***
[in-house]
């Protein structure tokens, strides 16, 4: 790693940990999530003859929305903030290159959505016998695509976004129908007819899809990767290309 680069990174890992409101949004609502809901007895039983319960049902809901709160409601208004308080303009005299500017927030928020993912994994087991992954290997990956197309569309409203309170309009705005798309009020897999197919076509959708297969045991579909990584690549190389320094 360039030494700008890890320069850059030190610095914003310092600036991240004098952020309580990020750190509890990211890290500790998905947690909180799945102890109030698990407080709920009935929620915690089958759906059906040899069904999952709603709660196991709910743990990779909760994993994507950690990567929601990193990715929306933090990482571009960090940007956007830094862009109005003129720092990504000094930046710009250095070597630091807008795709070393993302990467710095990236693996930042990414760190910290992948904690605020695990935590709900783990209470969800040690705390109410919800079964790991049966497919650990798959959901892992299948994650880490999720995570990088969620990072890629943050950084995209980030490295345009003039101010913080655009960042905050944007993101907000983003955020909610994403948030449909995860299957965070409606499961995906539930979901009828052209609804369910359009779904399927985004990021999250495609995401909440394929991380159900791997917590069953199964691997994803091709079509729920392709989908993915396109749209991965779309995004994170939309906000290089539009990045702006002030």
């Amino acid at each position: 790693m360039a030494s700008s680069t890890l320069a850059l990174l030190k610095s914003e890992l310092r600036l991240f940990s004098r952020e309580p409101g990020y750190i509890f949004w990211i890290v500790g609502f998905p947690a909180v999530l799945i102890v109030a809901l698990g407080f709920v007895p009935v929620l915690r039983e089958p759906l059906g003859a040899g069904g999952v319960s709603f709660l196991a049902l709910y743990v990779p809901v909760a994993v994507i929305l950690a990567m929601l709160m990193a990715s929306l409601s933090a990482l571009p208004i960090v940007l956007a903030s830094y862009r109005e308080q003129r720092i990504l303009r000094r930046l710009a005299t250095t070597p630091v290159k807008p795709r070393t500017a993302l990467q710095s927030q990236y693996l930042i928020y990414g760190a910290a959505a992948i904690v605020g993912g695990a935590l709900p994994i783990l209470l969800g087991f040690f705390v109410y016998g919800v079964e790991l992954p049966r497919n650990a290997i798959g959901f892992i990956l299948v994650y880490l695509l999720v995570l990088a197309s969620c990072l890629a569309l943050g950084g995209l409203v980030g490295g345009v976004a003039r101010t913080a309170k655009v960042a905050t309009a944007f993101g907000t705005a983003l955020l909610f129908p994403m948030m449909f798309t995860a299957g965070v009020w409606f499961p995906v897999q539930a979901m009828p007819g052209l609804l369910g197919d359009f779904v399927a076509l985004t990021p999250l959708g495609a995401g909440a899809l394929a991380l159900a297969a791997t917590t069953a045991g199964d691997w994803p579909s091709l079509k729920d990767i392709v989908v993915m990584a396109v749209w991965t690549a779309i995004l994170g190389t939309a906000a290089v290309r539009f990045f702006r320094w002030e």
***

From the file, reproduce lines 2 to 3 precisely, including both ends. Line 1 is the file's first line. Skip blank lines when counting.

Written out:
């Protein structure tokens, strides 16, 4: 790693940990999530003859929305903030290159959505016998695509976004129908007819899809990767290309 680069990174890992409101949004609502809901007895039983319960049902809901709160409601208004308080303009005299500017927030928020993912994994087991992954290997990956197309569309409203309170309009705005798309009020897999197919076509959708297969045991579909990584690549190389320094 360039030494700008890890320069850059030190610095914003310092600036991240004098952020309580990020750190509890990211890290500790998905947690909180799945102890109030698990407080709920009935929620915690089958759906059906040899069904999952709603709660196991709910743990990779909760994993994507950690990567929601990193990715929306933090990482571009960090940007956007830094862009109005003129720092990504000094930046710009250095070597630091807008795709070393993302990467710095990236693996930042990414760190910290992948904690605020695990935590709900783990209470969800040690705390109410919800079964790991049966497919650990798959959901892992299948994650880490999720995570990088969620990072890629943050950084995209980030490295345009003039101010913080655009960042905050944007993101907000983003955020909610994403948030449909995860299957965070409606499961995906539930979901009828052209609804369910359009779904399927985004990021999250495609995401909440394929991380159900791997917590069953199964691997994803091709079509729920392709989908993915396109749209991965779309995004994170939309906000290089539009990045702006002030």
């Amino acid at each position: 790693m360039a030494s700008s680069t890890l320069a850059l990174l030190k610095s914003e890992l310092r600036l991240f940990s004098r952020e309580p409101g990020y750190i509890f949004w990211i890290v500790g609502f998905p947690a909180v999530l799945i102890v109030a809901l698990g407080f709920v007895p009935v929620l915690r039983e089958p759906l059906g003859a040899g069904g999952v319960s709603f709660l196991a049902l709910y743990v990779p809901v909760a994993v994507i929305l950690a990567m929601l709160m990193a990715s929306l409601s933090a990482l571009p208004i960090v940007l956007a903030s830094y862009r109005e308080q003129r720092i990504l303009r000094r930046l710009a005299t250095t070597p630091v290159k807008p795709r070393t500017a993302l990467q710095s927030q990236y693996l930042i928020y990414g760190a910290a959505a992948i904690v605020g993912g695990a935590l709900p994994i783990l209470l969800g087991f040690f705390v109410y016998g919800v079964e790991l992954p049966r497919n650990a290997i798959g959901f892992i990956l299948v994650y880490l695509l999720v995570l990088a197309s969620c990072l890629a569309l943050g950084g995209l409203v980030g490295g345009v976004a003039r101010t913080a309170k655009v960042a905050t309009a944007f993101g907000t705005a983003l955020l909610f129908p994403m948030m449909f798309t995860a299957g965070v009020w409606f499961p995906v897999q539930a979901m009828p007819g052209l609804l369910g197919d359009f779904v399927a076509l985004t990021p999250l959708g495609a995401g909440a899809l394929a991380l159900a297969a791997t917590t069953a045991g199964d691997w994803p579909s091709l079509k729920d990767i392709v989908v993915m990584a396109v749209w991965t690549a779309i995004l994170g190389t939309a906000a290089v290309r539009f990045f702006r320094w002030e």